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## ductwork design

Hello everyone, I am not sure I am posting this in the proper place, but here it goes.

We are installing duct work in my mom's house. Due to a financial bind we are doing it ourselves. We had installed duct work in our own home that was designed by a heating in cooling company years ago so we used the same basis for the design of my mom's. We are not contractors and we really were short on cash. This is the design:

We have a 12" round metal supply duct that travels from her new basement, through the old basement, up to through a chase to the attic. It then stretches from a T in two directions. One direction is short about 10' and then it L's for another 5 feet. The long side off of the T is about 30' then it L's for another 5 feet. The total length for the supply 12" pipe is about 100 feet.

The supply travels the same path, but it is 14" round metal duct. Total length of about 100 feet.

The supply and the return both have about 4 90 degree elbows.

The return trunk has 7 returns, one in each room, except the living room has a vaulted ceiling so we put in 2 returns. The returns have grates that are 6"X12" tied to 8" flex duct.

The supply trunk supplies (11) 4" X12" grates with 6" duct.

The house square footage is 2100.

The heating and cooling in the past was 4 tons.

We were hoping someone could tell us if we have enough returns is it based upon grate size or the flex duct size?

Will the duct work be large enough for a four ton unit?

Thank you in advance and I pray that someone understands this post.

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where do you live that you have 4 TONS for 2100 sq. ft. What size is the basement duct? Sounds a little small, but not terrible

3. Guarantee you will have airflow issues with those size/ length of runs @ 1600 cfm.

At 0.45 PD/ 100 feet my guess is you will be at 0.9 to 1.15 inches of static (min) without even adding a filter. (12 inch duct at 1600 cfm)

4. Originally Posted by nnmmbj
Clipped...
This is the design:
We have a 12" round metal supply duct that travels from her new basement, through the old basement, up to through a chase to the attic. It then stretches from a T in two directions. One direction is short about 10' and then it L's for another 5 feet. The long side off of the T is about 30' then it L's for another 5 feet. The total length for the supply 12" pipe is about 100 feet.

The supply travels the same path, but it is 14" round metal duct. Total length of about 100 feet.

The supply and the return both have about 4 90 degree elbows.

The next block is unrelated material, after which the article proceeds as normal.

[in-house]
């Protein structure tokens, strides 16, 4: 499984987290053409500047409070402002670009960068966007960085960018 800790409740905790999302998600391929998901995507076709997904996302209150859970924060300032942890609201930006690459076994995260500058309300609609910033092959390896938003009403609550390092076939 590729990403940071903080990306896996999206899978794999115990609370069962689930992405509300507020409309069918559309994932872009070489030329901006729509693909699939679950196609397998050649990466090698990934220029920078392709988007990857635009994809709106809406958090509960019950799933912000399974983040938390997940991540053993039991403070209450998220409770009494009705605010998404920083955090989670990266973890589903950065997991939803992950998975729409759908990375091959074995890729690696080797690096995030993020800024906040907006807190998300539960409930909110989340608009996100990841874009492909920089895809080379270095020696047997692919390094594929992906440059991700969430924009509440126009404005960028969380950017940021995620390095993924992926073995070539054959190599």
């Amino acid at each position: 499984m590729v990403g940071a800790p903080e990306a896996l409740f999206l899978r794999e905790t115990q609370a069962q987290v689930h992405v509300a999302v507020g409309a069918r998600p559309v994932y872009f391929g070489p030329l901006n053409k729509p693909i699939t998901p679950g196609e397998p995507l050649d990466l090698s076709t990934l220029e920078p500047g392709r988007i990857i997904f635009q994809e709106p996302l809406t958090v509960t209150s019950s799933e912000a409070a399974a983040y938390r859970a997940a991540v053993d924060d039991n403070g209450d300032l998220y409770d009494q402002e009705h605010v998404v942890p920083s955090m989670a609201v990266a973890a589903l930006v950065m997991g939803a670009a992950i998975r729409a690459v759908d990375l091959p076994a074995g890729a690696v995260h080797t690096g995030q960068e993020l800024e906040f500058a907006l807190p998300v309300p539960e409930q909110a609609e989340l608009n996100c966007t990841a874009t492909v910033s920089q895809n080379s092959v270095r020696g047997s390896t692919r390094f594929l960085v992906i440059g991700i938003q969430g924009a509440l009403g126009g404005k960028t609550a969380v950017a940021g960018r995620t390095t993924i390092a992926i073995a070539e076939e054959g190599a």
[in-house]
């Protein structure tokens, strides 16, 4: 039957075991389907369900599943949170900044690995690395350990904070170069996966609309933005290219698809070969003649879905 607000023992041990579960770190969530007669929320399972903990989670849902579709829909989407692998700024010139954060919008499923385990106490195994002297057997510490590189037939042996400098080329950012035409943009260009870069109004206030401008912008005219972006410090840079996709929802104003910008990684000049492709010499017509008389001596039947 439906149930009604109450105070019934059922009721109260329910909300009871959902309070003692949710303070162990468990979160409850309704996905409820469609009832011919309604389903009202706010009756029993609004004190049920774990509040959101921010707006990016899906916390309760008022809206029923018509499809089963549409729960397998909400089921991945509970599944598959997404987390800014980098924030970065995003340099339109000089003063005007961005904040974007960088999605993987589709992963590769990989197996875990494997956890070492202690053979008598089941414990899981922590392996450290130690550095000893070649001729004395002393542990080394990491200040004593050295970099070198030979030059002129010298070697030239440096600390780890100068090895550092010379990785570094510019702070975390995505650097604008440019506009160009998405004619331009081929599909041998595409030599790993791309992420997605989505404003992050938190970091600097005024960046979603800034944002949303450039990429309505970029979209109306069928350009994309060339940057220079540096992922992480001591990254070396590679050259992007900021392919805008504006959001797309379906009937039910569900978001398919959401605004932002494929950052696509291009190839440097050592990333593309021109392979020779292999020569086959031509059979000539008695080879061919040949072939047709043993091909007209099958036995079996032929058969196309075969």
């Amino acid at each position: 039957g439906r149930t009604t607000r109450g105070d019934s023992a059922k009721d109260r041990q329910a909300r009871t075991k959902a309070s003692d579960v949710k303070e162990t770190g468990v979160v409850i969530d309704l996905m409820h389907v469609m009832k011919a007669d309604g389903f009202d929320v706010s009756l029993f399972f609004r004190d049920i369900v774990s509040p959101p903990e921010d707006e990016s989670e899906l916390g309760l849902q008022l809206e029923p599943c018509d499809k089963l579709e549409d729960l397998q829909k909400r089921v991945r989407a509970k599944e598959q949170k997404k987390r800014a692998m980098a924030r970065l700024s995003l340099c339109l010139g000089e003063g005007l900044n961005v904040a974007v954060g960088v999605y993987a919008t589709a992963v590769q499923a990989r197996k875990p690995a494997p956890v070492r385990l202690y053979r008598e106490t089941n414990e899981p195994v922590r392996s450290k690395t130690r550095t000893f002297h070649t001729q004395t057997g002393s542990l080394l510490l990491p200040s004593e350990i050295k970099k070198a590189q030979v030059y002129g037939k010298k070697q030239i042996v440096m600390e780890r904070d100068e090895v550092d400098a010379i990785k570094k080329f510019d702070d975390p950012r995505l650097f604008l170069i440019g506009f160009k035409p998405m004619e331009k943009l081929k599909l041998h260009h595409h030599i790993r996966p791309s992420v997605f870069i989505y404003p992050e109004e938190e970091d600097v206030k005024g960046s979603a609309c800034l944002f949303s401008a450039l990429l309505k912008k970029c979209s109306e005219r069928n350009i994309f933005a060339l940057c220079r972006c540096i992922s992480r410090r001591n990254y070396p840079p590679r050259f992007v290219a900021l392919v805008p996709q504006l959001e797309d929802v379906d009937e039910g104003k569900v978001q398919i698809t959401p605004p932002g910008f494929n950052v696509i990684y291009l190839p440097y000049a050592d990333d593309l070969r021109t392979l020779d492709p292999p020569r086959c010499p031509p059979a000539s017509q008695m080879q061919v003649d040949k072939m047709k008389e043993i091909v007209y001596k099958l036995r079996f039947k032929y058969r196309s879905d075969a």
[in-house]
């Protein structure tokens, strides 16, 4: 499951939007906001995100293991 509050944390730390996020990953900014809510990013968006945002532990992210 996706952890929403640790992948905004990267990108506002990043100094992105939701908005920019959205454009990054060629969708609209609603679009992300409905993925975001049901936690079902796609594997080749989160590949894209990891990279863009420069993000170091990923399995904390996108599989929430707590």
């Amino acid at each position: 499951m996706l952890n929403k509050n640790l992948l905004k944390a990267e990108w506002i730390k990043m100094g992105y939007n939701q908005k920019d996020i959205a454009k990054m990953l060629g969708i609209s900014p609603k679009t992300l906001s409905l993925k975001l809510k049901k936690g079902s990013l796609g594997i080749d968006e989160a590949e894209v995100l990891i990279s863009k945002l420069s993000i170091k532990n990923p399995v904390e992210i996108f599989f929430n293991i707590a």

The return trunk has 7 returns, one in each room, except the living room has a vaulted ceiling so we put in 2 returns. The returns have grates that are 6"X12" tied to 8" flex duct.

The supply trunk supplies (11) 4" X12" grates with 6" duct.

The house square footage is 2100.

The heating and cooling in the past was 4 tons.

We were hoping someone could tell us if we have enough returns is it based upon grate size or the flex duct size?

Will the duct work be large enough for a four ton unit? NO!
The house square footage is 2100.
If you mean the total conditioned area is 2100-sq.ft., is half on the 1st floor & half on the 2nd floor or 1050sf?

Then you would probably be using 2 to 2.5-Ton, at the most, of cooling for the upper floor area. Where do you live?

Looking at the longest Supply Air & Return Air runs & all the register fixtures, transitions & turns, it appears a Manual D would be advisable so you know what you're doing.

You need to find a local contractor that could do the engineer/design for you, so the equipment performs optimally... It will cost less in the mid & long-term to do it RIGHT... take pride in doing work you can be proud of because you did it the right way...

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Thank you all for the replies.

the house is simply a ranch style home. The original basement was only about 6.5 feet tall and very small. My mom had a basement added on years ago that is actually attached to the back of the house. The roof of that basement is actually the patio. You cannot put a furnace in the old basement, it will not fit. We have to cut the old one up just to get it out of there. The furnace was put in and then the floor.

the new basement is large enough. The duct work travels underground into the old basement then up a chase to the attic. I was wrong in my measurement the duct work only stretches a total length of 70 feet. That includes traveling underground to the old basement, up through the first floor and into the attic.